Some middle-path is needed to navigate between these two ideals. But what’s the right balance? I suppose this is one of the oldest questions of human societies. In any case, as I put down this book, I am left with a dark picture lightened by very few bright patches.

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Review: History of Western Music

Review: History of Western Music

A History of Western MusicA History of Western Music by Donald Jay Grout

My rating: 4 of 5 stars

The audience for “serious” music—art music of a certain complexity that requires some effort to understand—has never been more than a small fraction of the population.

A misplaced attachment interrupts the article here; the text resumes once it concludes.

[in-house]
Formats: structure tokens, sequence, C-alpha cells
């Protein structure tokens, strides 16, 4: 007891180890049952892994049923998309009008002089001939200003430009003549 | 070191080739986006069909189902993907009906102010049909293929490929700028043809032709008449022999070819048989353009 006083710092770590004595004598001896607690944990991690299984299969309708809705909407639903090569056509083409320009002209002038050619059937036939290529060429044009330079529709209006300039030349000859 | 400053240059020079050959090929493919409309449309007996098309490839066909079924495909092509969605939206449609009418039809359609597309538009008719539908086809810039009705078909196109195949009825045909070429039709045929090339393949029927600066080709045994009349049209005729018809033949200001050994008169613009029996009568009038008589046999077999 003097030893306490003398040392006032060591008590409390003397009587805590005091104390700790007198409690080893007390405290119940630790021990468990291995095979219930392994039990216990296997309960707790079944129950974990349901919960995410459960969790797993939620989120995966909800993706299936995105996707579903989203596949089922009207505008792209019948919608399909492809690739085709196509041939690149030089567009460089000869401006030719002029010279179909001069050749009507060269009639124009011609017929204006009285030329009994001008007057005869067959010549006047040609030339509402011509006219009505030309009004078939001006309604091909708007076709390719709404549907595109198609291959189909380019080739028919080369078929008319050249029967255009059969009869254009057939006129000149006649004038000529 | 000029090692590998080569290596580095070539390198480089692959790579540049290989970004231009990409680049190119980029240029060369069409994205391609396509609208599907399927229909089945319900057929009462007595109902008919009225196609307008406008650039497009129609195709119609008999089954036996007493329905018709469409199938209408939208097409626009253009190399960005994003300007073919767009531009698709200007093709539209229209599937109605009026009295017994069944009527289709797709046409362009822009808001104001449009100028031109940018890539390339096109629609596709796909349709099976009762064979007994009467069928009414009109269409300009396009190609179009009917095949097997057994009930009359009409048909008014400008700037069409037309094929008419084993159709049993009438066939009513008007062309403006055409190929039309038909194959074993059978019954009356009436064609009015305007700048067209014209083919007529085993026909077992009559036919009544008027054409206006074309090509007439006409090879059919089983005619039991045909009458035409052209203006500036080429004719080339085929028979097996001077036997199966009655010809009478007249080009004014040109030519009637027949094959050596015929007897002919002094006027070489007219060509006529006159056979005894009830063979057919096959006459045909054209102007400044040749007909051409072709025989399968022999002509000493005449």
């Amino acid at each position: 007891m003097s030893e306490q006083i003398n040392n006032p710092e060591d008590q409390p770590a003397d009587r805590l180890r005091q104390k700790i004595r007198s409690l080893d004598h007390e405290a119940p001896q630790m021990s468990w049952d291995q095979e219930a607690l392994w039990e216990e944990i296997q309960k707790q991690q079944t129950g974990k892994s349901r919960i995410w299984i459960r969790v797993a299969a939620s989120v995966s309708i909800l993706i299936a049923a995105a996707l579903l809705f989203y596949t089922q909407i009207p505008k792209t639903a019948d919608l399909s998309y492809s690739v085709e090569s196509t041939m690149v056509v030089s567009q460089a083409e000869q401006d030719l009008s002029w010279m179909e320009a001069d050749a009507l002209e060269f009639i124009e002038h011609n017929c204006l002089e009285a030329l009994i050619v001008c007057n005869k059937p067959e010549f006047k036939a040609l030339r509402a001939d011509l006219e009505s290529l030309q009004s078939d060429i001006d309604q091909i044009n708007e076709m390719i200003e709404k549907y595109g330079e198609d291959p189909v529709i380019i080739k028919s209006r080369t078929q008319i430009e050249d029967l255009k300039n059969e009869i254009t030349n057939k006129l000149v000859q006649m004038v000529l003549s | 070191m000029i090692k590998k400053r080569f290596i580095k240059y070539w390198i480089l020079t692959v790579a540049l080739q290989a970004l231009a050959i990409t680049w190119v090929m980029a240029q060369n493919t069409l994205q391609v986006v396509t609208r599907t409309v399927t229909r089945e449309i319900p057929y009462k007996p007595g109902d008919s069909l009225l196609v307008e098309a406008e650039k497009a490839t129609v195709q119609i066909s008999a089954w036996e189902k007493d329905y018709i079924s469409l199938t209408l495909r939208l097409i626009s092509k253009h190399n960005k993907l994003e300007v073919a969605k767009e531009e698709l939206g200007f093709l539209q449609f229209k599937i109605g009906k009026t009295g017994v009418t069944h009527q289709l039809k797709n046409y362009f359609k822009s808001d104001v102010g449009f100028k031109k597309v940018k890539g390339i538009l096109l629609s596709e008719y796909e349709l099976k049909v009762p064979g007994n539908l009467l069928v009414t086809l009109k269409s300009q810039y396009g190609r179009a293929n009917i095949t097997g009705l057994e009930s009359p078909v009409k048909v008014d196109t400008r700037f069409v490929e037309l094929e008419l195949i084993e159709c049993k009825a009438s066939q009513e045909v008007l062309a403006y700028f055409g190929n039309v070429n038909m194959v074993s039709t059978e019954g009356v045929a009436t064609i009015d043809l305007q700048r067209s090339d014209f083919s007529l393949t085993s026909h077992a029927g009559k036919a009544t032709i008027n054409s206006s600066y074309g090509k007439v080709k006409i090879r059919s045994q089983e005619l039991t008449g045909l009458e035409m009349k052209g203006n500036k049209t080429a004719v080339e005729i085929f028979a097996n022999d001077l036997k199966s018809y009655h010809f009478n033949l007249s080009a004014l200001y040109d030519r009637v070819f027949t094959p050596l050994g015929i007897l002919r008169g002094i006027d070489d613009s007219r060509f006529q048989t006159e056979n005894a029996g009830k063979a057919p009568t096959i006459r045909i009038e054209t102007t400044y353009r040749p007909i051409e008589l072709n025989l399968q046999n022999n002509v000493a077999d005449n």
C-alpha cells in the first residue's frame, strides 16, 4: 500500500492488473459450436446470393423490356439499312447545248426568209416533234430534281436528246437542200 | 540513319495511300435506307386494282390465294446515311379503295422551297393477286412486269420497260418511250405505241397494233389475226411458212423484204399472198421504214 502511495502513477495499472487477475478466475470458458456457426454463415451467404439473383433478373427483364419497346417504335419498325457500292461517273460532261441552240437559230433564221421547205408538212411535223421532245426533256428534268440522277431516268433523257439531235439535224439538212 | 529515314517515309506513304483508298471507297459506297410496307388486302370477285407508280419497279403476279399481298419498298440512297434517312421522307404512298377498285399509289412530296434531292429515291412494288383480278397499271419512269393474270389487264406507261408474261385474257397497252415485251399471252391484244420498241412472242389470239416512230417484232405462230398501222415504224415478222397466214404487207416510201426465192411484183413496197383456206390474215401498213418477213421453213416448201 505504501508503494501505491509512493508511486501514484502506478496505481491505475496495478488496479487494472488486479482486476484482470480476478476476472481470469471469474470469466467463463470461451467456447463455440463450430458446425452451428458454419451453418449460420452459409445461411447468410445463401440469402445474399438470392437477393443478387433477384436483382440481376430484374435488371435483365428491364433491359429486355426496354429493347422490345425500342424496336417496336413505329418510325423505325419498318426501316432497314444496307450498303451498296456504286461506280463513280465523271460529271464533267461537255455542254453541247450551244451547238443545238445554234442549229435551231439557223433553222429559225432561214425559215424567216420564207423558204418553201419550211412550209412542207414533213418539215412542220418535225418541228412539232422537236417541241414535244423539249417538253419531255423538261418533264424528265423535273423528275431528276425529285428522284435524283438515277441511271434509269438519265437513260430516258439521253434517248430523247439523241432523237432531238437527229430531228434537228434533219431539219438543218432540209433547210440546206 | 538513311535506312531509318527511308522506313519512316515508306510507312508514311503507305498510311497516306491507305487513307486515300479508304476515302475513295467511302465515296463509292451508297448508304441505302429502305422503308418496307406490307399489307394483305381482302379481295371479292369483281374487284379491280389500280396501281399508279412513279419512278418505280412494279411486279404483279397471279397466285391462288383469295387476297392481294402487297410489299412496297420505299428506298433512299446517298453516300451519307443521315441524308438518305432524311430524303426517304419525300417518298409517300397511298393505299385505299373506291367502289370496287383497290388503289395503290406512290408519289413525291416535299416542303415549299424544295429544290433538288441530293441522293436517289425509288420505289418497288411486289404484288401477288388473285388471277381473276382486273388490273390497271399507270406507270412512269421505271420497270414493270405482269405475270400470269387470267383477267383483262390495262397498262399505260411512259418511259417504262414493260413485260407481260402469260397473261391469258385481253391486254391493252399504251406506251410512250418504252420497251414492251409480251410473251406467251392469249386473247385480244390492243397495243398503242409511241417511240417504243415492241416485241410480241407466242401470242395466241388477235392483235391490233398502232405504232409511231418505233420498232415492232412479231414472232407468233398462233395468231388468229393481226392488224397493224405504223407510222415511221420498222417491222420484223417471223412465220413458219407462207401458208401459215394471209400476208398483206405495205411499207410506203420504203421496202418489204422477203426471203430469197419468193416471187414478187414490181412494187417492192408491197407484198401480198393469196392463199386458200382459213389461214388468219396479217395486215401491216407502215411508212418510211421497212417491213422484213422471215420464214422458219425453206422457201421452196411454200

What seems like a long time ago, I worked in a university music department as a professor’s office assistant. At the time, I was trying to improve my meager understanding of art history by reading E.H. Gombrich’s excellent Story of Art. Seeing art as an integral part of civilized society, in the context of historical change—rather than as decontextualized globs of color on canvass—really helped me to appreciate it in a way I could not before; and I wondered if the same might not be possible with music.

One day I asked my boss if there was a book similar to Gombrich’s about music, and he responded with one word: “Grout.” Finally I’ve gotten around to following up his recommendation.